Thursday, 30 December 2010

The sound approach

The weather has been terrific around here recently, low temperatures and lots of snow: perfect for Winter Solstice and Christmas time. My office is in Salts Mill, and has was very quiet before the Christmas break – mainly because most workers there don’t have the same luxury I have of walking to work, so they’ve been stuck in their cars or homes. I think the mill looks good in any weather, but it’s been particularly presentable recently - here’s a photo I took with my phone as I arrived last week:

Salts Mill, Saltaire

The day after I took the above photo, while at the very same spot, I heard an almighty commotion coming from the tree on the left in the picture. There were at least 15 assorted birds yammering away with their loudest alarm calls at the evergreen bush. The motley crew included Carrion Crow, Magpie, Starling, Blackbird, Mistle Thrush, Great Tit, and Blue Tit, and probably others. 

As every birder knows when they hear that kind of rumpus: there must be a top-line predator around, causing consternation further down the found food chain. At first I though there was probably a Tawny Owl in there somewhere, but I realised it would have struggled to fit in that tree. It soon became clear that the object of all the angst was a male Sparrowhawk, who flew to a conifer five metres away. That didn’t stop all the ballyhoo of course – it just moved with it.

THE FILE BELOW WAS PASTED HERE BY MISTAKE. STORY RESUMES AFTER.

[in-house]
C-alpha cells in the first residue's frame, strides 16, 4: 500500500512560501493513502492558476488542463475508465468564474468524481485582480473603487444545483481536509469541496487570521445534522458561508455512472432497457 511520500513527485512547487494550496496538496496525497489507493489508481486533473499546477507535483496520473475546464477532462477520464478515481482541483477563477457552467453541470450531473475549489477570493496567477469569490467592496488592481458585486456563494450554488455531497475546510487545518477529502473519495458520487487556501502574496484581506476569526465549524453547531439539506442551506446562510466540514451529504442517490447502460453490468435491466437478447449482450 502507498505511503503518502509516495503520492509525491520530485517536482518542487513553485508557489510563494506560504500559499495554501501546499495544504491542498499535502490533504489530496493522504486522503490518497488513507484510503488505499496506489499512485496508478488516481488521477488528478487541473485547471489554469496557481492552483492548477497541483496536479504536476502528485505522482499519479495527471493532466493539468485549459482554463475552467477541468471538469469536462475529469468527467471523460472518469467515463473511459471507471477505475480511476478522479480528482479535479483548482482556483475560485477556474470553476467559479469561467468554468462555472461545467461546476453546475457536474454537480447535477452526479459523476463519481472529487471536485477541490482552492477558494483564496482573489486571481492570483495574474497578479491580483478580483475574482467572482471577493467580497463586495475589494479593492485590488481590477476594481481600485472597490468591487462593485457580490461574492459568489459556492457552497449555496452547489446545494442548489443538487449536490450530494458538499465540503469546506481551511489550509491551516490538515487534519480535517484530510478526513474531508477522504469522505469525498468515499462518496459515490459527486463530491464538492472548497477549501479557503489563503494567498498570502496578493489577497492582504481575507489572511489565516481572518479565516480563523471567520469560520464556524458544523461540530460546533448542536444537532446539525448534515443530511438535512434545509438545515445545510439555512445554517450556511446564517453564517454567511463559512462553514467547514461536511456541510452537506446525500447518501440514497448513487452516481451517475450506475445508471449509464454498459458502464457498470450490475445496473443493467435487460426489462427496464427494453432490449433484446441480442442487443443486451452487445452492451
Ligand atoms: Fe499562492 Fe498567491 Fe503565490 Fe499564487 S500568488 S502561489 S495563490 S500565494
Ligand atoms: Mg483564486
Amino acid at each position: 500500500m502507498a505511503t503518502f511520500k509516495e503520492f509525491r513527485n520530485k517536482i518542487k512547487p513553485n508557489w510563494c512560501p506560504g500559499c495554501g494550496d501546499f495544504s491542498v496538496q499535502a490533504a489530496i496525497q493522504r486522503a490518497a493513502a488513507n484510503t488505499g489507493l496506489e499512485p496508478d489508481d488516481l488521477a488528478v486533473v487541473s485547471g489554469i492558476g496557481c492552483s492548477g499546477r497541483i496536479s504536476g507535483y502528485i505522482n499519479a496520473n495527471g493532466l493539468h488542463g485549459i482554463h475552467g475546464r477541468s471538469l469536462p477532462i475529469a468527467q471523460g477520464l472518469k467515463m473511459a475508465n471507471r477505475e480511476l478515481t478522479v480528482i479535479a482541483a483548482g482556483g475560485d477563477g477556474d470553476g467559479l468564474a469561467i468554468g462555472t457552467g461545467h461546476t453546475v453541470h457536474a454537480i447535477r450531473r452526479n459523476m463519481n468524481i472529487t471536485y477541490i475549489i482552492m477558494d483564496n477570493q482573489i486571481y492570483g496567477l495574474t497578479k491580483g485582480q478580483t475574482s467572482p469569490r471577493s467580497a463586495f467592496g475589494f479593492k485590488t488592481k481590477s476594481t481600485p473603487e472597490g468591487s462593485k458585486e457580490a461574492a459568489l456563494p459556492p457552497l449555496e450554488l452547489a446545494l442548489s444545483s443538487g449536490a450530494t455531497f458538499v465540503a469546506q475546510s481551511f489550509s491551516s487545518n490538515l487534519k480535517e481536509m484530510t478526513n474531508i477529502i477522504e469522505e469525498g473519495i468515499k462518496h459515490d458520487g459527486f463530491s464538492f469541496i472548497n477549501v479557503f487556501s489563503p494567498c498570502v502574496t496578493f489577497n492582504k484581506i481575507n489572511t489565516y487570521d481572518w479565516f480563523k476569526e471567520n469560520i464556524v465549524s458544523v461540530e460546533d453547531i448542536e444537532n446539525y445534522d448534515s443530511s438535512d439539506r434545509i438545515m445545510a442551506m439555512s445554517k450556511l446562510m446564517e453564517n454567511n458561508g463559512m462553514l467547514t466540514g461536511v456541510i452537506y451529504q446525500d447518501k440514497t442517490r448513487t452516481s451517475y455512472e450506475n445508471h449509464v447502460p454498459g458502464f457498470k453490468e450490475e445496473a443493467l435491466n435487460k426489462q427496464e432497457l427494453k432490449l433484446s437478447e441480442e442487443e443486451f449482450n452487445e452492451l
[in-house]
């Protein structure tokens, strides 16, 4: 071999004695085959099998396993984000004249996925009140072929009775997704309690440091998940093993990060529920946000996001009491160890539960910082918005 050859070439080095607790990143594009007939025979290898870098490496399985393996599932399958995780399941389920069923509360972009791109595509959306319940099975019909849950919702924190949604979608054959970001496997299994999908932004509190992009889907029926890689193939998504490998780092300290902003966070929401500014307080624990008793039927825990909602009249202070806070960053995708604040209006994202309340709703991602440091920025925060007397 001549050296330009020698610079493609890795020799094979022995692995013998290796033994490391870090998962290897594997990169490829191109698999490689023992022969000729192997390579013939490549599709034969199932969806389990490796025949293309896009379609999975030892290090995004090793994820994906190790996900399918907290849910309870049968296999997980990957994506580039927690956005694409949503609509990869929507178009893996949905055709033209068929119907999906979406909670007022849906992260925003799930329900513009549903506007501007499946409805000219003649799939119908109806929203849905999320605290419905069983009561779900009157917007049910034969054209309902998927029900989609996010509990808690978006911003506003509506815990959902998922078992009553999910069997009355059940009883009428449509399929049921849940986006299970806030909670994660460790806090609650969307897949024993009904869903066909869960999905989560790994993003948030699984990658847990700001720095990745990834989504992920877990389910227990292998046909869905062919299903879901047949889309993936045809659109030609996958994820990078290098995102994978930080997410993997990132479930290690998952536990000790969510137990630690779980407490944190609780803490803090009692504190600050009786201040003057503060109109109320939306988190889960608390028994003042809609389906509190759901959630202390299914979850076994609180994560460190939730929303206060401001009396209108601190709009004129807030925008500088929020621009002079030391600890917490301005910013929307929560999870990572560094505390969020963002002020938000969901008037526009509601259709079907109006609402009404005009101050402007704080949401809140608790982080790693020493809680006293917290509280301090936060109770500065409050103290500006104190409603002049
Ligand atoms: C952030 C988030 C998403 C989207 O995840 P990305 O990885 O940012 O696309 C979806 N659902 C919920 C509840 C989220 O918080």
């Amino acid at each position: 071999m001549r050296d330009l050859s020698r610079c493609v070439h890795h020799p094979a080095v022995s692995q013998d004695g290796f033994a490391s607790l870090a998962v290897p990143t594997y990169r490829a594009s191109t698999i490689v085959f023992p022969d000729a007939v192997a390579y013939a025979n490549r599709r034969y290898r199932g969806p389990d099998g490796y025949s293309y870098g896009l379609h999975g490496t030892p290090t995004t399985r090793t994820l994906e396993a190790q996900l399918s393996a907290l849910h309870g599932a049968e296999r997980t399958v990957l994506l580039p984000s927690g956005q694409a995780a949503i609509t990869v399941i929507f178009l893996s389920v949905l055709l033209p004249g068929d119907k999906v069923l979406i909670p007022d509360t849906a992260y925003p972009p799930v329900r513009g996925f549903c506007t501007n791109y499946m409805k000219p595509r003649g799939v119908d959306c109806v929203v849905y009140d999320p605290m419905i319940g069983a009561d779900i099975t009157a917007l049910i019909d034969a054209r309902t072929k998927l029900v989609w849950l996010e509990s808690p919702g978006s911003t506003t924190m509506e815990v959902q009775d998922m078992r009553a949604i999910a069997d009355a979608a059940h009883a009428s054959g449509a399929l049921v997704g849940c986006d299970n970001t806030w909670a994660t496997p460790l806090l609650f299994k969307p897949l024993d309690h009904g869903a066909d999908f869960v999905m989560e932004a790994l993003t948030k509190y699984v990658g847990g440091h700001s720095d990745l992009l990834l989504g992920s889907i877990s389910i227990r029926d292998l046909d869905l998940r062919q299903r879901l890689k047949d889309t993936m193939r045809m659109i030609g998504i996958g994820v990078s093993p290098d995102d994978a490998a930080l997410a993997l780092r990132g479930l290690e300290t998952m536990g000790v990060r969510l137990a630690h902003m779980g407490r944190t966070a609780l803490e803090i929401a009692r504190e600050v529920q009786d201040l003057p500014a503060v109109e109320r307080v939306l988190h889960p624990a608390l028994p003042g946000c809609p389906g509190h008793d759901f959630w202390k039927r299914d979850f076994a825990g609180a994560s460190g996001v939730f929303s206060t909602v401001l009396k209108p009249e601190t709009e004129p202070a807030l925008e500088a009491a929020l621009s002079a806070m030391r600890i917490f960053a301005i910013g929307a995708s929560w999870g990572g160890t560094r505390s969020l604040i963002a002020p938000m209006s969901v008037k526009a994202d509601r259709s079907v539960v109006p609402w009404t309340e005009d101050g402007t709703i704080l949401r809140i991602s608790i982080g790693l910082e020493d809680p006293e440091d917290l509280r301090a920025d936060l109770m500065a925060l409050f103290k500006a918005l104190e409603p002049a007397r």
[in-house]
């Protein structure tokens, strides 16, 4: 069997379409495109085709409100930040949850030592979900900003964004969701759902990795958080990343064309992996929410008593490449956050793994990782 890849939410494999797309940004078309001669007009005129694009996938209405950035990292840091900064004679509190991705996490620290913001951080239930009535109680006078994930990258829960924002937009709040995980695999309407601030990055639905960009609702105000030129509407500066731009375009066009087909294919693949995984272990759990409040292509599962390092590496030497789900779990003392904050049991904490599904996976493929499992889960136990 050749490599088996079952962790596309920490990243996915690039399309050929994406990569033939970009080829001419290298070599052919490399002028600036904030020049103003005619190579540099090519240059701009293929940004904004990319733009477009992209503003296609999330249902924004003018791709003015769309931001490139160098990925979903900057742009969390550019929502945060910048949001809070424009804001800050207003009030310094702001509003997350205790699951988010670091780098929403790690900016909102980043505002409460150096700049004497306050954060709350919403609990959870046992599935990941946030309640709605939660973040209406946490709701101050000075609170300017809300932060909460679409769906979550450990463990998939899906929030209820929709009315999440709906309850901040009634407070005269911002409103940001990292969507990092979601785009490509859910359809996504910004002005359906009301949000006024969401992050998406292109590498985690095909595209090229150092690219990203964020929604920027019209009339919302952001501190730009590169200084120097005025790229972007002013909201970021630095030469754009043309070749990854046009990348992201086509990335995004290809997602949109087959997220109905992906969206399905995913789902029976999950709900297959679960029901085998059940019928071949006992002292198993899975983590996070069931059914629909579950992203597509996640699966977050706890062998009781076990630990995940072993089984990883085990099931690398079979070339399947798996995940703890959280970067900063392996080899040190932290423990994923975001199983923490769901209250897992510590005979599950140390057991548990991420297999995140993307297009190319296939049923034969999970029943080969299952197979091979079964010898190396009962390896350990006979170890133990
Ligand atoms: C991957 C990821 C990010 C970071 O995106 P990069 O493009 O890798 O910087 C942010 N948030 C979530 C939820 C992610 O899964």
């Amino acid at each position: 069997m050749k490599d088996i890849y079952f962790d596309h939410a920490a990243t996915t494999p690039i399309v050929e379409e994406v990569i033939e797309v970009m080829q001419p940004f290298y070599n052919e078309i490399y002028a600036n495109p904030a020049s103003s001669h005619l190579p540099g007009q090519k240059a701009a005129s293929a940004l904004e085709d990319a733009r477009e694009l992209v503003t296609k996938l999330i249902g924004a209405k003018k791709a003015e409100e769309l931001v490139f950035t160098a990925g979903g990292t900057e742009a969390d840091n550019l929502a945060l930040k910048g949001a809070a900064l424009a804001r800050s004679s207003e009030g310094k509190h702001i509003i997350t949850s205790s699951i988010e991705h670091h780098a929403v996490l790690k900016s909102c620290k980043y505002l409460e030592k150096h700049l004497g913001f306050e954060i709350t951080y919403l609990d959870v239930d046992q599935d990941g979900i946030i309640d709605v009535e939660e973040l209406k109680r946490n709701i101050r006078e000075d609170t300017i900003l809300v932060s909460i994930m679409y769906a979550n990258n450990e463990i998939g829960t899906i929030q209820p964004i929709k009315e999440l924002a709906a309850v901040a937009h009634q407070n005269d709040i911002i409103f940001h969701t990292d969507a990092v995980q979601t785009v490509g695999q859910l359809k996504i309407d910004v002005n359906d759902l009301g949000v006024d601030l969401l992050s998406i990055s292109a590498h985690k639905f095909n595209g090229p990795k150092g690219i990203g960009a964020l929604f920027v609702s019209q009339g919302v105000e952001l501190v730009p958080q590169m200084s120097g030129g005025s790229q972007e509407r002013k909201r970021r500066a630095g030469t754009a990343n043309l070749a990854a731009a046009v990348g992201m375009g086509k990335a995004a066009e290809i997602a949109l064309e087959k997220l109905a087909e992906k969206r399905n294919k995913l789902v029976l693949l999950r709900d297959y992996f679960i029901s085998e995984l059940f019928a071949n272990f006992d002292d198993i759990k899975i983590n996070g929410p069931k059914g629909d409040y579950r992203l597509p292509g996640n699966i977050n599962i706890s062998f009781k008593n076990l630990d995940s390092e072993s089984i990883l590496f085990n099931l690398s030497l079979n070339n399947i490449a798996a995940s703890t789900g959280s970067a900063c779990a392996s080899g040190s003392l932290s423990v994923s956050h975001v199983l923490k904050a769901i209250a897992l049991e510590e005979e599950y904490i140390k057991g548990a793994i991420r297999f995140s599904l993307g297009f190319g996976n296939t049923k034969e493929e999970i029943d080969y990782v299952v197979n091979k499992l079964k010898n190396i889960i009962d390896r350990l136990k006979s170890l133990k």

I managed to get a short recording of the birds’ clattering. Notice how the commotion dies away rapidly as the Sparrowhawk flies on to its next perch: 
I followed the cacophony as the birds moved from tree to tree, around the allotments, then across the car park, around the toilet block, beside the social club, over to the railway station …until the Sparrowhawk eventually decided to leave town altogether, flying off high over the canal. It’s not easy being a predator.

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